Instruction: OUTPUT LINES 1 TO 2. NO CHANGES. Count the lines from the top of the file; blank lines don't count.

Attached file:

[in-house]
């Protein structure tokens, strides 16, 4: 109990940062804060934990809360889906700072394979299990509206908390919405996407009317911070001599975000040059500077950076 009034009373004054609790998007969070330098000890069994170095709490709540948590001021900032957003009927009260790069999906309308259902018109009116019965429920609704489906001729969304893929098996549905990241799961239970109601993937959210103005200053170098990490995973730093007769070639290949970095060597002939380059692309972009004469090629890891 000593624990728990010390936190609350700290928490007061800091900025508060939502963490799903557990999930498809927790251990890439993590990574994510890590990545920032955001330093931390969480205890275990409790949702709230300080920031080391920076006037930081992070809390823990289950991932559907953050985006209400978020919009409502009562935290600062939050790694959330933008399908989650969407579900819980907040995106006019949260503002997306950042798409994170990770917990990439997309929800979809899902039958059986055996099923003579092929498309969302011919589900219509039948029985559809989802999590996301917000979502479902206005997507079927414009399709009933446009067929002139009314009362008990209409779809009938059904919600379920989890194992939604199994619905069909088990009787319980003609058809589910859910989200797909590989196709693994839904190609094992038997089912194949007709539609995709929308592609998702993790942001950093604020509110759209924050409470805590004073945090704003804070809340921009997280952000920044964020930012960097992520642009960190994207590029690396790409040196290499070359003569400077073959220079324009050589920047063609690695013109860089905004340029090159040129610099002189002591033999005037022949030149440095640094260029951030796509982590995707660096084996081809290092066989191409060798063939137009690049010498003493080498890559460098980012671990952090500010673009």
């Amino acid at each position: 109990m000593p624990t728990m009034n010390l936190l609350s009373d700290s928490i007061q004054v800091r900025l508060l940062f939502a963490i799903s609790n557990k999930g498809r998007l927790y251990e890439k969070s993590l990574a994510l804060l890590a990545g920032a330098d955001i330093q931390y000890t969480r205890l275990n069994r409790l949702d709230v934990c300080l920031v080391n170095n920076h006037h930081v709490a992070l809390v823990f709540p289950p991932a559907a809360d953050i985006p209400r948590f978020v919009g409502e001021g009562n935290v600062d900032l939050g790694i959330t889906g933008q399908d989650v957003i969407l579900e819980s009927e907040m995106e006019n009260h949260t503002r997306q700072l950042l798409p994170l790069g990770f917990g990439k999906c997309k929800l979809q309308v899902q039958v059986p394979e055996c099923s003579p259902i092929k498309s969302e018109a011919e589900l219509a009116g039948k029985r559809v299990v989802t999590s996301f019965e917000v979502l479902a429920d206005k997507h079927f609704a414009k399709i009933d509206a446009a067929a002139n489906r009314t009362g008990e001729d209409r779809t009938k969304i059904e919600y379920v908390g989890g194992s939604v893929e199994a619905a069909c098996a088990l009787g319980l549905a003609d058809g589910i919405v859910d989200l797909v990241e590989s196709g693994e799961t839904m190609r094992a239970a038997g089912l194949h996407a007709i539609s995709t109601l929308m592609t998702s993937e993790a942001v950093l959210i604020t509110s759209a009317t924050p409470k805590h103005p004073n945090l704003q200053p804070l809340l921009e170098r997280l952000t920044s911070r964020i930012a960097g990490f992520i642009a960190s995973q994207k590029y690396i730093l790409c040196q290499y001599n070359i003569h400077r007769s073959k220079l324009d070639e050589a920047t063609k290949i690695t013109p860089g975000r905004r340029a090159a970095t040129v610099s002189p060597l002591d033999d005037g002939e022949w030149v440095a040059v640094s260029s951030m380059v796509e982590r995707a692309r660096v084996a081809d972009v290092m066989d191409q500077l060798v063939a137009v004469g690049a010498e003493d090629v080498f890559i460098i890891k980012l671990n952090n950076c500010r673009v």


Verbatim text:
[in-house]
């Protein structure tokens, strides 16, 4: 109990940062804060934990809360889906700072394979299990509206908390919405996407009317911070001599975000040059500077950076 009034009373004054609790998007969070330098000890069994170095709490709540948590001021900032957003009927009260790069999906309308259902018109009116019965429920609704489906001729969304893929098996549905990241799961239970109601993937959210103005200053170098990490995973730093007769070639290949970095060597002939380059692309972009004469090629890891 000593624990728990010390936190609350700290928490007061800091900025508060939502963490799903557990999930498809927790251990890439993590990574994510890590990545920032955001330093931390969480205890275990409790949702709230300080920031080391920076006037930081992070809390823990289950991932559907953050985006209400978020919009409502009562935290600062939050790694959330933008399908989650969407579900819980907040995106006019949260503002997306950042798409994170990770917990990439997309929800979809899902039958059986055996099923003579092929498309969302011919589900219509039948029985559809989802999590996301917000979502479902206005997507079927414009399709009933446009067929002139009314009362008990209409779809009938059904919600379920989890194992939604199994619905069909088990009787319980003609058809589910859910989200797909590989196709693994839904190609094992038997089912194949007709539609995709929308592609998702993790942001950093604020509110759209924050409470805590004073945090704003804070809340921009997280952000920044964020930012960097992520642009960190994207590029690396790409040196290499070359003569400077073959220079324009050589920047063609690695013109860089905004340029090159040129610099002189002591033999005037022949030149440095640094260029951030796509982590995707660096084996081809290092066989191409060798063939137009690049010498003493080498890559460098980012671990952090500010673009």